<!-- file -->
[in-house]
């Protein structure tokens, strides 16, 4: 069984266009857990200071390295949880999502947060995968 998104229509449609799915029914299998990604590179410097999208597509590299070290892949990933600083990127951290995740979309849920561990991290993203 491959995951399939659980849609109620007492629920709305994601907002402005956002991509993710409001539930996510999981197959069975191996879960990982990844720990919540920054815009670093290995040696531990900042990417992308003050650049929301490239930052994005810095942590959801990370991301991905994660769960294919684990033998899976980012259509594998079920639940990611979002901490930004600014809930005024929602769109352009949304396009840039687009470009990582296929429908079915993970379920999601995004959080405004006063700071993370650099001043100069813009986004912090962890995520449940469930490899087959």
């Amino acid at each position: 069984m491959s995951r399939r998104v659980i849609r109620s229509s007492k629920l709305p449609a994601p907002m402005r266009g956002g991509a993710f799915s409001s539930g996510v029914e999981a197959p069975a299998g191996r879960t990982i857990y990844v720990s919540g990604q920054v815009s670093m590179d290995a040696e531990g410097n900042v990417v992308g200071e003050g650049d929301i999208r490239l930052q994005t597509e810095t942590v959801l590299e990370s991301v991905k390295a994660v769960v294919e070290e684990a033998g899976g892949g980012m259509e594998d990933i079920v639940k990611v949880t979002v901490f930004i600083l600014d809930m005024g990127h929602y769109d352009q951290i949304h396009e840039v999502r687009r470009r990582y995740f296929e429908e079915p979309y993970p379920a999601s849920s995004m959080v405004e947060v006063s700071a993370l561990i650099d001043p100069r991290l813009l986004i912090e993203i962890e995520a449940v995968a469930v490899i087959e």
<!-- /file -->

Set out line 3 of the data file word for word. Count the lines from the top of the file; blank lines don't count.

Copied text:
């Amino acid at each position: 069984m491959s995951r399939r998104v659980i849609r109620s229509s007492k629920l709305p449609a994601p907002m402005r266009g956002g991509a993710f799915s409001s539930g996510v029914e999981a197959p069975a299998g191996r879960t990982i857990y990844v720990s919540g990604q920054v815009s670093m590179d290995a040696e531990g410097n900042v990417v992308g200071e003050g650049d929301i999208r490239l930052q994005t597509e810095t942590v959801l590299e990370s991301v991905k390295a994660v769960v294919e070290e684990a033998g899976g892949g980012m259509e594998d990933i079920v639940k990611v949880t979002v901490f930004i600083l600014d809930m005024g990127h929602y769109d352009q951290i949304h396009e840039v999502r687009r470009r990582y995740f296929e429908e079915p979309y993970p379920a999601s849920s995004m959080v405004e947060v006063s700071a993370l561990i650099d001043p100069r991290l813009l986004i912090e993203i962890e995520a449940v995968a469930v490899i087959e």